On Sunday, it was announced that Singaporeans and Malaysians using the land and (very limited) sea crossings between Singapore and Malaysia from 23:59H today (16 Mar 2020) would be exempted from the 14-day Stay-Home Notices (SHN) that are applicable to all visitor arrivals who have been to ASEAN countries in the last 14 days prior to coming to Singapore, as well as visitors with a travel history to Mainland China (excluding Hubei), France, Germany, Iran, Italy, Japan, South Korea, Spain, Switzerland or the United Kingdom in the last 14 days.

"We do have to put in place some special considerations for Malaysia because of the close proximity and the high interdependency between our two countries. So for now, the arrangements which I've just described will not apply to our sea and land crossings with Malaysia," said Minister for National Development Lawrence Wong.

"We do need precautions to be taken at these checkpoints but it is going to be more complex given the high volume of people moving in and out of these checkpoints. On our land crossing alone, 300,000 people move across the checkpoints every day. So it is more complex. We want precautions to be taken there, so separate arrangements are being worked out through the bilateral joint working group we have with Malaysia. They are already in discussion and will work through separate measures."

If COVID-19 cases in Peninsular Malaysia shoot up, it is possible that we could see more stringent entry requirements such as the SHN restrictions applied to all visitor arrivals coming via the Causeway and Second Link. The mechanics of any moves to curb travel across the land links, and the duration of such steps to tighten land border controls, will be interesting to watch as it had never been attempted in recent memory.

It might be prudent for Singaporean companies and multinationals that rely on Malaysians who come to Singapore via the land links to prepare for that eventuality if they want to continue using the services of their Johor-based staff. For instance, such companies may need to help staff living in Johor with temporary accommodation in Singapore to save them the daily commute.

Alternatively, these companies should be prepared to replace Malaysian staff from Johor with Singaporean workers in the interim to avoid labour disruptions that the SHN will inevitably bring on company operations.

In addition, it may also be necessary and sensible to stockpile supplies and components sent on a just-in-time basis from across the Causeway as we are clearly living under extraordinary circumstances with the COVID-19 pandemic.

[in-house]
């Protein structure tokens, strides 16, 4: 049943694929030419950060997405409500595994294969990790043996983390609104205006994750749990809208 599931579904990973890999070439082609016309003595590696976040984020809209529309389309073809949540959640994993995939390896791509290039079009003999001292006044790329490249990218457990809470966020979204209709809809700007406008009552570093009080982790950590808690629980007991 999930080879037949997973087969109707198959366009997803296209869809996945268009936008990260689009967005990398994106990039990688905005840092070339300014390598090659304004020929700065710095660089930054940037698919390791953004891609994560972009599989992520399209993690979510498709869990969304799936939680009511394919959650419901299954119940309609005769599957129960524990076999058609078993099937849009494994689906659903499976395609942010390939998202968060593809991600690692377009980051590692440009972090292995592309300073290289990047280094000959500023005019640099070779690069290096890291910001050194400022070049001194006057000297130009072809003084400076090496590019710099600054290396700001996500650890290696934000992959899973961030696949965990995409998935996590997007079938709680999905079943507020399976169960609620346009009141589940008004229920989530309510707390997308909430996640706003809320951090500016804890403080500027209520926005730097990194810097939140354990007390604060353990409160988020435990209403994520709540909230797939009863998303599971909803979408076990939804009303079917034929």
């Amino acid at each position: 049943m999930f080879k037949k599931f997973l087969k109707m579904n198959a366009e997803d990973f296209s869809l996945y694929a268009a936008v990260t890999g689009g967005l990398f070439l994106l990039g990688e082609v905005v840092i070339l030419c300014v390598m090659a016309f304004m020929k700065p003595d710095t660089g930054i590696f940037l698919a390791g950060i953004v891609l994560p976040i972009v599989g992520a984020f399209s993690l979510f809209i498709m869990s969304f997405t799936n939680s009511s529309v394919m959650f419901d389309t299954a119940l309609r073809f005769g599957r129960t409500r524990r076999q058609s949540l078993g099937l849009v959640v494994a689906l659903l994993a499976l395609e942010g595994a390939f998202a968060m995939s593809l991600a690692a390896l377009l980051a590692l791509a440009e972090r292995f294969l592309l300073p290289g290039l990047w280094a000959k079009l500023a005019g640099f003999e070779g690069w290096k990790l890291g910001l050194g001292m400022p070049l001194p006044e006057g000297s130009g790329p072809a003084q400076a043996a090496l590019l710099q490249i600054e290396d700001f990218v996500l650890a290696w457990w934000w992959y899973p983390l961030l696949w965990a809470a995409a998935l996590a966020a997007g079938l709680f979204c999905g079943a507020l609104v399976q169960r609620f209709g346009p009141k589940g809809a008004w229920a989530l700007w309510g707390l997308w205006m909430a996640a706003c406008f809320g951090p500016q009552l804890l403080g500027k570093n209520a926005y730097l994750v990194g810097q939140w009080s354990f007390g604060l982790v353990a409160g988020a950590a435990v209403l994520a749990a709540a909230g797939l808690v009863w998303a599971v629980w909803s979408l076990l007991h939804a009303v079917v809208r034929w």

Prepare a Plan B. That day may come.

Thursday, March 12, 2020

Help Singapore Armed Forces SAF overseas training detachments gear up to fight COVID-19

The Singapore Armed Forces (SAF) has a global footprint thanks to friends and partners who have helped Singapore's military raise and sustain overseas training detachments. One phrase that aptly describes the SAF's training tempo is that training takes place around the world and round the clock.

With COVID-19 declared a pandemic by the World Health Organisation yesterday, the SAF will have to deal with challenges around the world and round the clock as training detachments in countries from Australia, France, the United States and several more places gear up to face this global health crisis.

The issue is relevant and urgent. Yesterday, Singapore's Ministry of Defence (MINDEF) reported that four Republic of Singapore Air Force (RSAF) regular servicemen who tested positive for the coronavirus after returning from France have been hospitalised, while another two were placed on home quarantine as they were close contacts. The six RSAF personnel were on the same official overseas duty trip from Feb 15 to March 7.

The MINDEF statement added: "The SAF had already reduced its overseas training deployments and exercises in view of the COVID-19 outbreak, and will continue to adjust such activities where necessary depending on the conditions within the host country. All SAF personnel, both locally and abroad, have been instructed to take precautionary measures which include social distancing to mitigate the risk of infection."